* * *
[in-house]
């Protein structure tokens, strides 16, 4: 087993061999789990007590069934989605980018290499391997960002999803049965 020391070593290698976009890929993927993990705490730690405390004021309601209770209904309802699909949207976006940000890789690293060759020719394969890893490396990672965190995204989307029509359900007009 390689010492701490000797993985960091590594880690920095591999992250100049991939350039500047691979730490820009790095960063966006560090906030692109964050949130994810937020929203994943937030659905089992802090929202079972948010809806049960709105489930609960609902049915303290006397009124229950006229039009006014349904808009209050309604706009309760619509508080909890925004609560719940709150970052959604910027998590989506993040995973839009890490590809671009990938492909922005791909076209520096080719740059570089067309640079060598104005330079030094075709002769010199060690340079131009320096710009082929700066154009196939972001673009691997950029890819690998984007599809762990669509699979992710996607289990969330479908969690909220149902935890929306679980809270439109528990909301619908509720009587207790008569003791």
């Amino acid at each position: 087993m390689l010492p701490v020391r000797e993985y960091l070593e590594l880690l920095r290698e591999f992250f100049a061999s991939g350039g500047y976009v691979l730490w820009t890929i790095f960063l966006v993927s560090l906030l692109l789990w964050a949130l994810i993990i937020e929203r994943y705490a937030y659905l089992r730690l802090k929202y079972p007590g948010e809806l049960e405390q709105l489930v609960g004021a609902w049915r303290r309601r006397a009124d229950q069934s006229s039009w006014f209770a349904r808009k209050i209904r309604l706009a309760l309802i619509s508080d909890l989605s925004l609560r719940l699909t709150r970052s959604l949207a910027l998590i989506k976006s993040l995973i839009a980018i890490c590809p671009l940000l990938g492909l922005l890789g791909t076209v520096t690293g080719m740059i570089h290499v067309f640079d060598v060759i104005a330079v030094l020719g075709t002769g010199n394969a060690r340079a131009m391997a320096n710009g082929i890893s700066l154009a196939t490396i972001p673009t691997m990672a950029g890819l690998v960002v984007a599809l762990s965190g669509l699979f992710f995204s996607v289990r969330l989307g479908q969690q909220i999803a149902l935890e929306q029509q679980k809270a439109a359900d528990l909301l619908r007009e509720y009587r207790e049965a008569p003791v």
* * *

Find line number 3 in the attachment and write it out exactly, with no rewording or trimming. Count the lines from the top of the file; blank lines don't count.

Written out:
């Amino acid at each position: 087993m390689l010492p701490v020391r000797e993985y960091l070593e590594l880690l920095r290698e591999f992250f100049a061999s991939g350039g500047y976009v691979l730490w820009t890929i790095f960063l966006v993927s560090l906030l692109l789990w964050a949130l994810i993990i937020e929203r994943y705490a937030y659905l089992r730690l802090k929202y079972p007590g948010e809806l049960e405390q709105l489930v609960g004021a609902w049915r303290r309601r006397a009124d229950q069934s006229s039009w006014f209770a349904r808009k209050i209904r309604l706009a309760l309802i619509s508080d909890l989605s925004l609560r719940l699909t709150r970052s959604l949207a910027l998590i989506k976006s993040l995973i839009a980018i890490c590809p671009l940000l990938g492909l922005l890789g791909t076209v520096t690293g080719m740059i570089h290499v067309f640079d060598v060759i104005a330079v030094l020719g075709t002769g010199n394969a060690r340079a131009m391997a320096n710009g082929i890893s700066l154009a196939t490396i972001p673009t691997m990672a950029g890819l690998v960002v984007a599809l762990s965190g669509l699979f992710f995204s996607v289990r969330l989307g479908q969690q909220i999803a149902l935890e929306q029509q679980k809270a439109a359900d528990l909301l619908r007009e509720y009587r207790e049965a008569p003791v």